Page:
Data_Sheet_1_The Infection of the Japanese Encephalitis Virus SA14-14-2 Strain Induces Lethal Peripheral Inflammatory Responses in IFNAR Deficiency Mice.zip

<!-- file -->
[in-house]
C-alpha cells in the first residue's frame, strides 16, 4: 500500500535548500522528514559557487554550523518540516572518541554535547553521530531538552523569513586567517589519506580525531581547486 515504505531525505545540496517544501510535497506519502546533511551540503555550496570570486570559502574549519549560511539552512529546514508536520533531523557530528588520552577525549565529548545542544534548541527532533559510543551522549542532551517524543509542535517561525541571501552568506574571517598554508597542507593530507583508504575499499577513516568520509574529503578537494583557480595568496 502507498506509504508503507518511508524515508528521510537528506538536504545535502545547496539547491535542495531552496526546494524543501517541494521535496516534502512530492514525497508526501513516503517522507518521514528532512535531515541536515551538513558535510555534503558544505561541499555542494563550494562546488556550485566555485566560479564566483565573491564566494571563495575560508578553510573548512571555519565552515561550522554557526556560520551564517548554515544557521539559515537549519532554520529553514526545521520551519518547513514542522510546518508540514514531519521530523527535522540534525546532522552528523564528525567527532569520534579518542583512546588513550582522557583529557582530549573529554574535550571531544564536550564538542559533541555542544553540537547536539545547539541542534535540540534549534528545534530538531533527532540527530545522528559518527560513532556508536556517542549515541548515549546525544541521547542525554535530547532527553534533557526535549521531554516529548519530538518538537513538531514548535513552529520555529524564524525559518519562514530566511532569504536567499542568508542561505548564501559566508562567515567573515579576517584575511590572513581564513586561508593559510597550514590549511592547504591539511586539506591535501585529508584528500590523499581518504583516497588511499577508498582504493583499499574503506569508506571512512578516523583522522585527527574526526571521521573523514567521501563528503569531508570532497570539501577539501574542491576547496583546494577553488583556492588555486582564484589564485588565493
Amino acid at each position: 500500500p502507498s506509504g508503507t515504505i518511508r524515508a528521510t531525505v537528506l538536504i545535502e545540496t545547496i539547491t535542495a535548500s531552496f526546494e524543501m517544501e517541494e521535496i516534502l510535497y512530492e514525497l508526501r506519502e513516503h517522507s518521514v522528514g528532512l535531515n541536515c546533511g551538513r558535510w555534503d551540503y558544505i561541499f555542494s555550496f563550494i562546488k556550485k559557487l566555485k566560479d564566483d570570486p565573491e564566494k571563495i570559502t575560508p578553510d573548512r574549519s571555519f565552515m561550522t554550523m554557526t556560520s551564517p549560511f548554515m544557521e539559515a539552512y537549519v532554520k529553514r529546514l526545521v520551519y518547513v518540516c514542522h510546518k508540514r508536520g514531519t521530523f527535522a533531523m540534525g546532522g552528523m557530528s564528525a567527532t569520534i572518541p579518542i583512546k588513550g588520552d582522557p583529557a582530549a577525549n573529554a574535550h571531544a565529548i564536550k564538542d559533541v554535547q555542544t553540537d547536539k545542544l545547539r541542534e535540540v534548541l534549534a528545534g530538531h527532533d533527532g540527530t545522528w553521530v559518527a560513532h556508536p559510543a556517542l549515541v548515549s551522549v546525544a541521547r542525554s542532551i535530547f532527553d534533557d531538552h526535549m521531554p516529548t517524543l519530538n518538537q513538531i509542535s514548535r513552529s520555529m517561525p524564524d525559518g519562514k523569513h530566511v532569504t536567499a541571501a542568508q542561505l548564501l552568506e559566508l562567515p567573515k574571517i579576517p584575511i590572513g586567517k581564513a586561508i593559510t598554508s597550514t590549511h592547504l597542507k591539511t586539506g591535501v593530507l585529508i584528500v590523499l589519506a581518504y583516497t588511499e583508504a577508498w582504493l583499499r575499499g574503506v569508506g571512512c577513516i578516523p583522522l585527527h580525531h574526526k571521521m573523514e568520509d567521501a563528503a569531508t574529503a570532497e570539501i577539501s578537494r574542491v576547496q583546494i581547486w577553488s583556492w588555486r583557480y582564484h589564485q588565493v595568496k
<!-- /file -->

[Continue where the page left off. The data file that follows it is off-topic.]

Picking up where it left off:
The Japanese encephalitis virus (JEV) is a leading cause of mosquito-borne viral encephalitis worldwide. Clinical symptoms other than encephalitis, on the other hand, are substantially more prevalent with JEV infection, demonstrating the relevance of peripheral pathophysiology. We studied the peripheral immunopathogenesis of JEV using IFNAR deficient (IFNAR–/–) mice infected with the SA14-14-2 strain under the BSL-2. The body weight and survival rate of infected-IFNAR–/–mice decreased significantly. Infected-IFNAR–/–mice’s liver and spleen demonstrated obvious tissue damage and inflammatory cell infiltration. There was also extensive viral replication in the organs. IFN-α/β protein expression was dramatically elevated in peripheral tissues and serum, although the related interferon-stimulated genes (ISGs) remained low in the spleen and liver of infected-IFNAR–/–animals. Consistently, the differentially expressed genes (DEGs) analysis using RNA-sequencing of spleens showed inflammatory cytokines upregulation, such as IL-6, TNF-α, and MCP-1, and IFN-γ associated cytokine storm. The infiltration of macrophages and neutrophils in the spleen and liver of SA14-14-2-infected IFNAR–/– mice was dramatically elevated. However, there was no significant difference in tissue damage, viral multiplication, or the production of IFNα/β and inflammatory cytokines in the brain. Infection with the JEV SA14-14-2 strain resulted in a lethal peripheral inflammatory response and organ damage without encephalitis in IFNAR–/– mice. Our findings may help shed light on the peripheral immunopathogenesis associated with clinical JEV infection and aid in developing treatment options.